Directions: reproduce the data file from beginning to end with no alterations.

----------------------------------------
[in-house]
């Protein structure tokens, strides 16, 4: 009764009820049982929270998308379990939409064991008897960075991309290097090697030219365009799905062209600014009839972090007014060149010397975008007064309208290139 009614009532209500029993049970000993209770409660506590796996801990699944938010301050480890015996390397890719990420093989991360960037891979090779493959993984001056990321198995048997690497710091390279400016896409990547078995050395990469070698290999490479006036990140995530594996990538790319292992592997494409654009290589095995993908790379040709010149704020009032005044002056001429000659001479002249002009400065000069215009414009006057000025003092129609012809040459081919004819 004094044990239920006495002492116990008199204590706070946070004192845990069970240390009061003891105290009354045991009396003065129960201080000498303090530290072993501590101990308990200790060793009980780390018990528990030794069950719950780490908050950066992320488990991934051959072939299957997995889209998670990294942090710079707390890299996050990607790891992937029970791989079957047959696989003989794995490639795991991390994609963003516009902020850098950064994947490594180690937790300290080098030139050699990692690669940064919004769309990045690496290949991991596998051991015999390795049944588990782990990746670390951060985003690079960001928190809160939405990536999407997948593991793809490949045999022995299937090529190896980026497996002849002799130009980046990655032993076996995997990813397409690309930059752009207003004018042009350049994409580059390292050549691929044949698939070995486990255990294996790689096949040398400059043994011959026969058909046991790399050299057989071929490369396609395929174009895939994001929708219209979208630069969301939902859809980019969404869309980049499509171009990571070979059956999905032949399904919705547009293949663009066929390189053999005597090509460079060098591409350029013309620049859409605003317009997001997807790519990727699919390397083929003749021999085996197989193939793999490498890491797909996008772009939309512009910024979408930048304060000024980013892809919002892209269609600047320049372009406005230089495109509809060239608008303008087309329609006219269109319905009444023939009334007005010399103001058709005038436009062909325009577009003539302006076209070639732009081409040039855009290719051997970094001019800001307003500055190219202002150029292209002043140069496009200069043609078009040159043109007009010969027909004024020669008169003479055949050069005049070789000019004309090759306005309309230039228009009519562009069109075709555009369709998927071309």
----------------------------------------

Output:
[in-house]
């Protein structure tokens, strides 16, 4: 009764009820049982929270998308379990939409064991008897960075991309290097090697030219365009799905062209600014009839972090007014060149010397975008007064309208290139 009614009532209500029993049970000993209770409660506590796996801990699944938010301050480890015996390397890719990420093989991360960037891979090779493959993984001056990321198995048997690497710091390279400016896409990547078995050395990469070698290999490479006036990140995530594996990538790319292992592997494409654009290589095995993908790379040709010149704020009032005044002056001429000659001479002249002009400065000069215009414009006057000025003092129609012809040459081919004819 004094044990239920006495002492116990008199204590706070946070004192845990069970240390009061003891105290009354045991009396003065129960201080000498303090530290072993501590101990308990200790060793009980780390018990528990030794069950719950780490908050950066992320488990991934051959072939299957997995889209998670990294942090710079707390890299996050990607790891992937029970791989079957047959696989003989794995490639795991991390994609963003516009902020850098950064994947490594180690937790300290080098030139050699990692690669940064919004769309990045690496290949991991596998051991015999390795049944588990782990990746670390951060985003690079960001928190809160939405990536999407997948593991793809490949045999022995299937090529190896980026497996002849002799130009980046990655032993076996995997990813397409690309930059752009207003004018042009350049994409580059390292050549691929044949698939070995486990255990294996790689096949040398400059043994011959026969058909046991790399050299057989071929490369396609395929174009895939994001929708219209979208630069969301939902859809980019969404869309980049499509171009990571070979059956999905032949399904919705547009293949663009066929390189053999005597090509460079060098591409350029013309620049859409605003317009997001997807790519990727699919390397083929003749021999085996197989193939793999490498890491797909996008772009939309512009910024979408930048304060000024980013892809919002892209269609600047320049372009406005230089495109509809060239608008303008087309329609006219269109319905009444023939009334007005010399103001058709005038436009062909325009577009003539302006076209070639732009081409040039855009290719051997970094001019800001307003500055190219202002150029292209002043140069496009200069043609078009040159043109007009010969027909004024020669008169003479055949050069005049070789000019004309090759306005309309230039228009009519562009069109075709555009369709998927071309």